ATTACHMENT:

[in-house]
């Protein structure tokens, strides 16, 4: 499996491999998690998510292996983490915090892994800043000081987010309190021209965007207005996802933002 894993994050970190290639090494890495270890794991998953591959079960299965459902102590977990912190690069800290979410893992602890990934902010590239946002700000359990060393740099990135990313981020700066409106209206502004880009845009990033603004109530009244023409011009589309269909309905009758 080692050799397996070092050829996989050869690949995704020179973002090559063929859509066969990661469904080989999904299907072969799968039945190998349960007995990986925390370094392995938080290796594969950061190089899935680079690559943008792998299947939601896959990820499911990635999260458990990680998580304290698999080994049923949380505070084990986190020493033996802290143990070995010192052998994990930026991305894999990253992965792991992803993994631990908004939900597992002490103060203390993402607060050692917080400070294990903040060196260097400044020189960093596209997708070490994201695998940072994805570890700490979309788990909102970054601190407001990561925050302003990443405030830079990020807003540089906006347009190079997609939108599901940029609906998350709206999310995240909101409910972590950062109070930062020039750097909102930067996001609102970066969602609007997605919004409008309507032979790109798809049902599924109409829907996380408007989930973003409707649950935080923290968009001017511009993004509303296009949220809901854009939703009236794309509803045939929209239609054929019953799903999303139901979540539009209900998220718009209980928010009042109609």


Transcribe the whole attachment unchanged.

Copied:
[in-house]
């Protein structure tokens, strides 16, 4: 499996491999998690998510292996983490915090892994800043000081987010309190021209965007207005996802933002 894993994050970190290639090494890495270890794991998953591959079960299965459902102590977990912190690069800290979410893992602890990934902010590239946002700000359990060393740099990135990313981020700066409106209206502004880009845009990033603004109530009244023409011009589309269909309905009758 080692050799397996070092050829996989050869690949995704020179973002090559063929859509066969990661469904080989999904299907072969799968039945190998349960007995990986925390370094392995938080290796594969950061190089899935680079690559943008792998299947939601896959990820499911990635999260458990990680998580304290698999080994049923949380505070084990986190020493033996802290143990070995010192052998994990930026991305894999990253992965792991992803993994631990908004939900597992002490103060203390993402607060050692917080400070294990903040060196260097400044020189960093596209997708070490994201695998940072994805570890700490979309788990909102970054601190407001990561925050302003990443405030830079990020807003540089906006347009190079997609939108599901940029609906998350709206999310995240909101409910972590950062109070930062020039750097909102930067996001609102970066969602609007997605919004409008309507032979790109798809049902599924109409829907996380408007989930973003409707649950935080923290968009001017511009993004509303296009949220809901854009939703009236794309509803045939929209239609054929019953799903999303139901979540539009209900998220718009209980928010009042109609």